Institutional and Private Organizational Justifications for Aid
Concerns about efficiency and equity motivate private providers of financial aid as well. Some employers provide aid out of a desire to promote a skilled workforce. Colleges and foundations provide financial aid targeted to low-income, racial/ethnic minority, and other underrepresented groups out of both a sense of social purpose and a belief that diversity along multiple dimensions enhances the undergraduate learning experience for all students. Diversity objectives more broadly can motivate aid targeted to students with unusual backgrounds or exceptional talents.
The goals of individual institutions and organizations, however, may also differ in important ways from the public purpose of financial aid. For example, some institutions—both public and private—may provide merit-based and athletic scholarships primarily to enhance institutional prestige. And one key goal of institutional aid is particularly distinct: colleges may use financial aid simply as a revenue-maximizing pricing strategy. Charging different prices to different students enables the institution to capture more revenue from more students than would be possible if all students paid the same price.12 This is the same discounting strategy used by airlines and other sectors to maximize profits. Postsecondary institutions’ pricing strategies can be even more sophisticated than in other industries, because colleges typically have much more detailed information on students’ financial circumstances that can be used to target precisely these discounts. Students also may be more responsive to price discounts when they are called “scholarships,” a labeling option that most other industries do not have.13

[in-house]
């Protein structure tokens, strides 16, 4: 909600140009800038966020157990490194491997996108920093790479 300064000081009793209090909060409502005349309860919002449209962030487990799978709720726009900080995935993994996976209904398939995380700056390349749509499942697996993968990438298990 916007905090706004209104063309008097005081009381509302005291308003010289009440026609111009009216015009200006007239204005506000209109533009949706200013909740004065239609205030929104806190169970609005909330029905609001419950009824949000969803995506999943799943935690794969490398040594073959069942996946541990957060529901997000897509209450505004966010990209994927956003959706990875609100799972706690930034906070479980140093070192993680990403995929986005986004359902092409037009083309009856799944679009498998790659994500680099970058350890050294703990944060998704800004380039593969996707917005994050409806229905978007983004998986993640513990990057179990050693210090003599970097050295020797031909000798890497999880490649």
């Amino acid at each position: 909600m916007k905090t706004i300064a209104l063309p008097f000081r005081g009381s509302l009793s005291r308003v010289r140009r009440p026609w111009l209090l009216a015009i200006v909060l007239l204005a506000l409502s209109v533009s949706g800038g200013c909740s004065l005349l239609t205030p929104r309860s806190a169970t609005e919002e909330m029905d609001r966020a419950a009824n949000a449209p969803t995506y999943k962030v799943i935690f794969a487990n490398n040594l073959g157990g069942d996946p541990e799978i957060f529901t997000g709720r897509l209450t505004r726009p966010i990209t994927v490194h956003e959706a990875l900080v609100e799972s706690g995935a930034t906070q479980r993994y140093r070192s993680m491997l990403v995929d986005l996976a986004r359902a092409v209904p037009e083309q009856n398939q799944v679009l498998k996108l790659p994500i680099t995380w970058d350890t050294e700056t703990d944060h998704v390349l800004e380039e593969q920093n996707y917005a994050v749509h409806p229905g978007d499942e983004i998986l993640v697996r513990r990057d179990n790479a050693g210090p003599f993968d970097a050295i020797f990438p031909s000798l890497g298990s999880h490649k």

There is no reason why different providers of financial aid should necessarily have the same goals, and the motivations underlying a given aid program may be of little relevance to the students who benefit. Still, recognizing the distinct goals of public versus private aid is useful background to discussions of how these programs work and how they affect students’ decisions and outcomes.
7. Nicholas Barr, “Higher Education Funding,” Oxford Review of Economic Policy 20 (2) (2004): 264–283.
8. Kathleen Payea, Sandy Baum, and Charles Kurose, How Students and Families Pay for College, College Board Advocacy and Policy Center Analysis Brief (New York: The College Board, March 2013).
91. Harold Stolper, “Home Equity Credit and College Access: Evidence from Texas Home Lending Laws,” unpublished working paper, Columbia University, 2015, http://b.3cdn.net/nycss/e721264380141003d6_0pm6btwhk.pdf.
10. Philip Oreopoulos and Uros Petronijevic, “Making College Worth It: A Review of the Returns to Higher Education,” The Future of Children 23 (1) (2013): 41–65; Thomas S. Dee, “Are There Civic Returns to Education?” Journal of Public Economics 88 (9) (2004): 1697–1720.
11. Judith Scott-Clayton, “Information Constraints and Financial Aid Policy,” in Donald Heller and Claire Callender, eds., Student Financing of Higher Education: A Comparative Perspective (London: Routledge, 2013); Adam M. Lavecchia, Heidi Liu, and Philip Oreopoulos, “Behavioral Economics of Education: Progress and Possibilities,” Working Paper 20609 (Cambridge, Mass.: National Bureau of Economic Research, 2014).
12. In economics this is referred to as price discrimination. If the institution is constrained to charge everyone the same amount, the most enthusiastic enrollees pay only as much as the least enthusiastic enrollee.
13. Christopher Avery and Caroline M. Hoxby, “Do and Should Financial Aid Packages Affect Students’ College Choices?” in Caroline M. Hoxby, ed., College Choices: The Economics of Where to Go, When to Go, and How to Pay for It (Chicago: University of Chicago Press, 2004), 355–394.